Russia’s GRU Yesterday & Today, by Gilberto Villahermosa

By the 1980s the Soviet GRU (the Russian-language abbreviation for “Main Directorate of the General Staff of the Armed Forces of the Russian Federation”) had acquired a legendary status. It was part of the USSR’s “Special Purpose Forces,” earmarked to conduct both military and paramilitary operations, including partisan warfare, subversion, sabotage and assassinations. Further, such operations were to be carried out during periods of peace and war, as needed and directed by the highest state authority. Any invasion of Europe would certainly have been spearheaded by the GRU’s Spetsnaz commando units.

Throughout its more than 70-year history, the Soviet Union used unconventional forces and methods against its enemies. Those targeted included Czarists and other opponents during the Russian Civil War (1917-20), the Germans during World War II, and the resistance to Soviet domination of Eastern Europe after 1945, especially during the invasion of Czechoslovakia in 1968. Soviet special forces also led the invasion of Afghanistan in 1979, during which they assassinated Afghan President Hafizullah Amin.

Within the overarching Directorate, the Soviets had a variety of elite forces for conducting unconventional warfare missions, including the KGB, as well as within all service branches of the regular military. All received training in infiltration and exfiltration; night operations; sabotage using explosives, incendiaries, acids and abrasives; clandestine communications; hand-to-hand combat; silent killing techniques; language and customs of target countries; surveillance, and the identification and location of new targets. All those unconventional units were managed directly from the highest level of the Soviet government.

In his books “Inside Soviet Military Intelligence,” “Aquarium: The Career and Defection of a Soviet Military Spy” and “Spetsnaz: The Inside Story of the Soviet Special Forces,” former GRU operative Vladimir Rezun (a.k.a. Viktor Suvorov) revealed all those tactics, technique and procedures. Training was intense, and punishment for betrayal or failure was severe. For example, he recounted how all new agents were made to watch a film showing a former operative, after having been convicted of some malfeasance deemed worthy of capital punishment, being slid slowly into a blazing incinerator while still alive.

Today the GRU is again in the news, and not only because its agents are involved in operations in Moldova, Georgia, Ukraine, Afghanistan, Iraq, Syria, Europe and the US. There have been several botched operations in Europe that generated much more publicity than the GRU would like.

According to reports coming out of Moscow, Russia's senior military leaders determined the GRU to be "deeply incompetent," after Western investigators identified its agents as being behind the attempted assassination of former Russian spy Sergei Skripal, as well as a failed computer hack into the headquarters of the Organization for the Prohibition of Chemical Weapons (OPCW).

That organization was, at the time, investigating the nerve agent attack on Skripal as well a chemical bombing attack in Douma, Syria, by Russian jets. The investigators identified the specific agents involved in the attack on Skripal. It was also determined the OPCW was hacked by agents of the GRU after tracing one of their mobile phones that had been carelessly activated near GRU headquarters in Moscow.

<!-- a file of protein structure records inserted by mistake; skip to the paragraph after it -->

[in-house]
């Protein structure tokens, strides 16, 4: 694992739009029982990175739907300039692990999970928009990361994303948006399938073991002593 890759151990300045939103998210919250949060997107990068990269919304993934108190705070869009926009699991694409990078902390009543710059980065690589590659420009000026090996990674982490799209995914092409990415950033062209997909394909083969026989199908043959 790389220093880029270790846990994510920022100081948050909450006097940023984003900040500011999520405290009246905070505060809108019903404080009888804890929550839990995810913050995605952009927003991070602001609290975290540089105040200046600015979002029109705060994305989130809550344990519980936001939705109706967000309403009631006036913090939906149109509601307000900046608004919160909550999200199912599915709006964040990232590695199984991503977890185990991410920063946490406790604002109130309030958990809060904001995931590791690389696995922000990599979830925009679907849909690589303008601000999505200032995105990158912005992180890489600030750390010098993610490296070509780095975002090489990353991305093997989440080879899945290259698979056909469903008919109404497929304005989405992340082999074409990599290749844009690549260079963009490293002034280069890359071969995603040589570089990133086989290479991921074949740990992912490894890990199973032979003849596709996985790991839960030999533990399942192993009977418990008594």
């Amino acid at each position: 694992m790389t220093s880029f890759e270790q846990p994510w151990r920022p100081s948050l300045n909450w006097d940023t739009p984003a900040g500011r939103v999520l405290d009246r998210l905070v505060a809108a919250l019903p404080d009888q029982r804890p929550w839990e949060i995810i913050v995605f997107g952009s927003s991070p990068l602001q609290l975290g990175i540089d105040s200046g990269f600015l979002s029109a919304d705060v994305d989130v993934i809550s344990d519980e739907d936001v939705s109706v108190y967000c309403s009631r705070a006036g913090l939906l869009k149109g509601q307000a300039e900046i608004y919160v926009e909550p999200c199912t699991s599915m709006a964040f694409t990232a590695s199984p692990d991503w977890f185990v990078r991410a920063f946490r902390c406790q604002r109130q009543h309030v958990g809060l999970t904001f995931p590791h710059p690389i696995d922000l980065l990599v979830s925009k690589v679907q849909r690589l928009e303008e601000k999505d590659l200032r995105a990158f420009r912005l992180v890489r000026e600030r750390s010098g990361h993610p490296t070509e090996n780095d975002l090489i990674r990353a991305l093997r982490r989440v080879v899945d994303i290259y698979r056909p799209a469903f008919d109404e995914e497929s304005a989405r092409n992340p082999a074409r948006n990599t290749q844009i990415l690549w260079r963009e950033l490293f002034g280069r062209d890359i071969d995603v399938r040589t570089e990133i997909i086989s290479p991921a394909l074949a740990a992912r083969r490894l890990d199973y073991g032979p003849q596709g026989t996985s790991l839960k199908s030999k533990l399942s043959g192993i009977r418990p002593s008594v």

Of course, those running the Russian government are unhappy with the botched operations, the discovery of the identity of the agents involved, and the resultant international fallout. Recently, Defense Minister Sergei Shoigu held a closed cabinet-level meeting to discuss those GRU blunders. During that discussion, in addition to the "deeply incompetent" quote above, he also described the GRU as having become "infinitely careless," “moronic," and consisting of people who “still wear the budenovka." (Those were the peaked caps worn by Bolshevik soldiers until the early 1920s; his meaning being the entire organization is badly outdated.)

Shoigu is supposedly calling for a "big sweep" within the GRU, including retiring most of its present leadership. Such a move, however, can’t take place without the approval of Vladimir Putin, who is himself a former KGB lieutenant colonel, and that approval is unlikely to be forthcoming.

A few names may disappear at the top of the GRU hierarchy, but the clandestine operations will continue. In fact, Western intelligence experts say the GRU is actually stepping up its covert activities, as tensions have continued to mount between Russia and the West since sanctions were first imposed on Moscow over its annexation of Crimea.

Putin’s personal priority remains the maintenance of a strong internal police, intelligence and paramilitary force in order to ensure the survival of his regime in the face of growing domestic opposition. So he has, in effect, given them nearly free reign, and is likely to continue to do so on that same account.

It’s also clear US and European intelligence services have begun a closer tracking the GRU. That probably means those organizations are building up a data base of GRU agents and institutions to strike if the times come to hit back. Reports indicate British intelligence services are, in particular, running exercises aimed at accomplishing just that.

Putin earlier believed his intelligence services were being clever in their operations. They’re weren’t, and their ever more clumsy failures have given impetus to a counter intelligence buildup in the West to counter them.

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